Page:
Main features in this issue include:
In this latest column, Simon Pridmore looks at three instances where divers survived close calls, picks out the techniques that they employed to survive and recommends strategies that you can adopt to make you a safer diver
Accounts of diving accidents hold a hypnotic fascination for us.
In mind-bending, eye-popping portraits, American artist Alexa de los Reyes has created a series of oils on canvas, which capture the abstract effects of refraction and reflection of water on the human form. X-Ray Mag caught up with the artist to find out more about her artistic process, inspiration and perspectives—discovering a deeper meaning and symbolism underlying her artworks.
"The experience I try to share is one of mystery, intrigue and wonder."
— Alexa de los Reyes
X-RAY MAG: Tell us about yourself, your background and how you became an artist.
Dragons that swim and fish with wings and bizarre color patterns, and slugs made of strings? No, these are not fantasy movie creatures, but Mother Nature at her best.
Some of our planet’s most interesting creatures live below the waves, with gaudy and interesting appearances that seem like they are straight out of a creative, fictional Hollywood movie.
In May 2016, the dive team of the Dutch Ghost Fishing Foundation helped a German Greenpeace campaign, with the goal of drawing attention to the sizable problem of ghost nets in the North Sea. After almost two weeks of ideal weather conditions—with bizarrely bad visibility underwater—the deck of the Arctic Sunrise boasted five enormous BIG BAGs (the Swedish eco-friendly garbage bag brand) full of nets and fishing lines.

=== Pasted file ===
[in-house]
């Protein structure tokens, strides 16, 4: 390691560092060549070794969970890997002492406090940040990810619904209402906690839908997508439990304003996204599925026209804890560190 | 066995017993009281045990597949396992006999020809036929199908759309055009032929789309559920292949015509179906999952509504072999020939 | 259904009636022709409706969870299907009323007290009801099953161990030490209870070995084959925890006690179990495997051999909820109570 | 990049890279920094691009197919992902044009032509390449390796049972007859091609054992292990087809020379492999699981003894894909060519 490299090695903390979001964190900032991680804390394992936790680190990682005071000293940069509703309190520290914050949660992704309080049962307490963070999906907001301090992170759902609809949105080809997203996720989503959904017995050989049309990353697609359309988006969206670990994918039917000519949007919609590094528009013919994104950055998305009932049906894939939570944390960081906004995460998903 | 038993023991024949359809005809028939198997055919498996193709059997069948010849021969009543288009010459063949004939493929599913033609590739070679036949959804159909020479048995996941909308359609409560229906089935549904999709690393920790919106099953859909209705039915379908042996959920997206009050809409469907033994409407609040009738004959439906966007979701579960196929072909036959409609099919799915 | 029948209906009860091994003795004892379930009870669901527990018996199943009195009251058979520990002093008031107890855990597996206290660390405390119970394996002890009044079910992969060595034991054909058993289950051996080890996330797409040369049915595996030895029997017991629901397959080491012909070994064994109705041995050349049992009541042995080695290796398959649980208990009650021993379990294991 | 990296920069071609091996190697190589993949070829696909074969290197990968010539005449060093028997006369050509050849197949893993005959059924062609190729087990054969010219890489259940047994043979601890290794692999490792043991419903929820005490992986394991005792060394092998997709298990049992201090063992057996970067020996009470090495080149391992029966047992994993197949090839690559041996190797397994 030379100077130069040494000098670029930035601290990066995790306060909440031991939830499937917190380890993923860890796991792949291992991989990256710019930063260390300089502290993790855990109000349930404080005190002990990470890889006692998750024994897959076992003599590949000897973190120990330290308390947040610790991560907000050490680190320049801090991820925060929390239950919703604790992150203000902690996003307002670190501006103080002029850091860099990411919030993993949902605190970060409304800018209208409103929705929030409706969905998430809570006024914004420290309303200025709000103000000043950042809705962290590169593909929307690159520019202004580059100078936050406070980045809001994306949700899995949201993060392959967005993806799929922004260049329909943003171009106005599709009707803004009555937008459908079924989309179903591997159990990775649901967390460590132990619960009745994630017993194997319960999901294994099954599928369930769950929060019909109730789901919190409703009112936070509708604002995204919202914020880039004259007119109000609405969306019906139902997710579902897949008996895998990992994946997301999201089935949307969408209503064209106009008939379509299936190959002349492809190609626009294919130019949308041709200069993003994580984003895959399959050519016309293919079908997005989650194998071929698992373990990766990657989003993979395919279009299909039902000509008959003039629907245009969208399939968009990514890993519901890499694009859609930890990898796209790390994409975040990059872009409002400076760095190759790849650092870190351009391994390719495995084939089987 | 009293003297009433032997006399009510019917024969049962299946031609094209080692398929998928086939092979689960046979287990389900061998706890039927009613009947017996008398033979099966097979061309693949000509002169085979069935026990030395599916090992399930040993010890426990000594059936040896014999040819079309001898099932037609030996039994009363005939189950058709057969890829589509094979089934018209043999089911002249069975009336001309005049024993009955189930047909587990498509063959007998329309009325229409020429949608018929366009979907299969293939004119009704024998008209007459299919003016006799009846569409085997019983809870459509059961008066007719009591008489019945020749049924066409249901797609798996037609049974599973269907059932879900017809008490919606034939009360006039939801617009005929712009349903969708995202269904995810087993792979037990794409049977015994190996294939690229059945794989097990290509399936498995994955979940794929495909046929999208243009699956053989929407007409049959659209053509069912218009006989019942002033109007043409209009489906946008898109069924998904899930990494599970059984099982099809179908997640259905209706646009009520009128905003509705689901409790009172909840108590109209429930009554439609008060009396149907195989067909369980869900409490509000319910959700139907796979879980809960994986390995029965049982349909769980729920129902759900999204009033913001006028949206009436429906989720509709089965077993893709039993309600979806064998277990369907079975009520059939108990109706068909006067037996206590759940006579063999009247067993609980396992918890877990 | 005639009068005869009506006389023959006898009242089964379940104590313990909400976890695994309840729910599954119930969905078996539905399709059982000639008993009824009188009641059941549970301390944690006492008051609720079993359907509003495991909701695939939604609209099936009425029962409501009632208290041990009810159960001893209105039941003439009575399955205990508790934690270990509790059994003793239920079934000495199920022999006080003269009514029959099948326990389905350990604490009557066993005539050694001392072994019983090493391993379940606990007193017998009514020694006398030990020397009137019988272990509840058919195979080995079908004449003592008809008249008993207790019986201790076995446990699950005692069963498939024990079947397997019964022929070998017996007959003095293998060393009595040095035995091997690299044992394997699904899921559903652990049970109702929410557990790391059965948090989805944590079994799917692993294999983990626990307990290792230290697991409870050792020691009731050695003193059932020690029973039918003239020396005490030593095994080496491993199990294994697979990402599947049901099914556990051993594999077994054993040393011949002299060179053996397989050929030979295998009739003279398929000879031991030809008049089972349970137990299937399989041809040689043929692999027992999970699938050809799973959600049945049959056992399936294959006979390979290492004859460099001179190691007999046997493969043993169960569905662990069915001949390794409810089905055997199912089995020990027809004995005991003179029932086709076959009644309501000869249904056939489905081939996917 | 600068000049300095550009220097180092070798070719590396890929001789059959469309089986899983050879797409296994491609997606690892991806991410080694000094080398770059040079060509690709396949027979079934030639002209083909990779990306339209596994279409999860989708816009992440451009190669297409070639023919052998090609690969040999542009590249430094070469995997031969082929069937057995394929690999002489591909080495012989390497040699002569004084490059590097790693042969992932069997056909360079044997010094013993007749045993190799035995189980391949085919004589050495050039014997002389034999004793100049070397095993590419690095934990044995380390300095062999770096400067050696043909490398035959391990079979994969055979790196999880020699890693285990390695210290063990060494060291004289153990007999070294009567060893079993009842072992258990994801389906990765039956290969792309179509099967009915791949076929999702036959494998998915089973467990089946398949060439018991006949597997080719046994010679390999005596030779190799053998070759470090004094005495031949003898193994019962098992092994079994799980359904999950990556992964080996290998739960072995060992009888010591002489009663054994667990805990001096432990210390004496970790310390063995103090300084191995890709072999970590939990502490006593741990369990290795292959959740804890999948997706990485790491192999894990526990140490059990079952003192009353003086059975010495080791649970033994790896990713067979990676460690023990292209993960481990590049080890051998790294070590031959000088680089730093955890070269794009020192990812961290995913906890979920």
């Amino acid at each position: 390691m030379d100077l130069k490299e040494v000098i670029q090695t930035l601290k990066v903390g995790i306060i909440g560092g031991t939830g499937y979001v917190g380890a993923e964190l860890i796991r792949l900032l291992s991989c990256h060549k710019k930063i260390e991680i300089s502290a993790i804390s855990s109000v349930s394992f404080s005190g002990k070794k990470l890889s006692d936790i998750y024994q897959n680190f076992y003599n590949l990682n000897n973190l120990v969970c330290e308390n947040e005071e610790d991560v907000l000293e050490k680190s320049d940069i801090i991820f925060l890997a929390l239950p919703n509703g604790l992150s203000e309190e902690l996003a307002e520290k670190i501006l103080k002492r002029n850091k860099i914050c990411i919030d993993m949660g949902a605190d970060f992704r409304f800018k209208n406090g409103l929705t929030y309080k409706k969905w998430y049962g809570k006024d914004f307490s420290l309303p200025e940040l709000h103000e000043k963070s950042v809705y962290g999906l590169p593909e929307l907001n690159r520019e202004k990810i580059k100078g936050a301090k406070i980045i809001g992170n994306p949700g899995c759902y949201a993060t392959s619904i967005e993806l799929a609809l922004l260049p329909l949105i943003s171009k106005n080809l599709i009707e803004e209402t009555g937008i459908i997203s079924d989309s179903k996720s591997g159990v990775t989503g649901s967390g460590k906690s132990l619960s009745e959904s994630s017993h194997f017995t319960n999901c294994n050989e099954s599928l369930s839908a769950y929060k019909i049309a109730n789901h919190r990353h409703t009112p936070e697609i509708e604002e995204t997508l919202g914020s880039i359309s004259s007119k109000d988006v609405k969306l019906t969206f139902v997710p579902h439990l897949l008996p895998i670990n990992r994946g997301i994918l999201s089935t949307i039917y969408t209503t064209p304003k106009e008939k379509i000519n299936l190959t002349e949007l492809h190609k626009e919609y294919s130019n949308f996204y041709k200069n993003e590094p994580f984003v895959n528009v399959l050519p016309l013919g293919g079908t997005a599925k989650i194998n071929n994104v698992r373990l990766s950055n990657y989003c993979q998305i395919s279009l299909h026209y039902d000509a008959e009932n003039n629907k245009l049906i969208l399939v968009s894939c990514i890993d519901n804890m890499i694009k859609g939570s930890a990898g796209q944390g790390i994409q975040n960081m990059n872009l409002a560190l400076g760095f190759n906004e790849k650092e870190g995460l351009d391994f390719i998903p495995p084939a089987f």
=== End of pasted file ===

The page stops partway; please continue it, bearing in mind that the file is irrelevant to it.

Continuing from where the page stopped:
“These wrecks have no ghost nets,” said Andi Peters, the man whose own website introduces him as “Der Nordseetaucher” (“The North Sea Diver”).
One of only four men in the world to have been to the wreck of the RMS Titanic and physically dived the interior of the equally tragic vessel, HMHS Britannic, is the American underwater explorer and author Richard Kohler. Internationally known for exploring some of the most challenging and dangerous shipwrecks on Earth, Kohler has pursued his passion for technical diving and maritime history since the early ‘80s.
JM: Tell us what it was like to start diving and what pushed you to continue.
When I lived in South Africa for two years a decade ago, Ponta do Ouro in neighboring Mozambique was a place of legend in the wilds beyond the KwaZaulu Natal border just a five-hour drive north of Durban. Tales told of a rustic village in the dunes with great diving, yet the village was swamped by South African fishermen off-roaders and quad-bikers during the school holidays.
The drive up from Durban was uneventful until the border, where the excellent tar road stopped and a massive squiggle of sand tracks started. All roads lead to Ponta, we were told.
As my plane touched down in Athens on a warm and sunny October afternoon, it did not seem that long ago since the country experienced deep economic woes, during which a prolonged spat between the Greek Prime Minister Tsipras and then Finance Minister Yanis Varoufakis and the German Chancellor Angela Merkel over the EU bailout dominated the news for weeks on end, painting at times a bleak picture of a nation on the very brink of collapse and si
First impressions, once on the ground, was that of apparent normalcy and a metropolis with a steady pulse—like any other major city. Nothing stood out as I was transferred to my hotel in downtown Athens.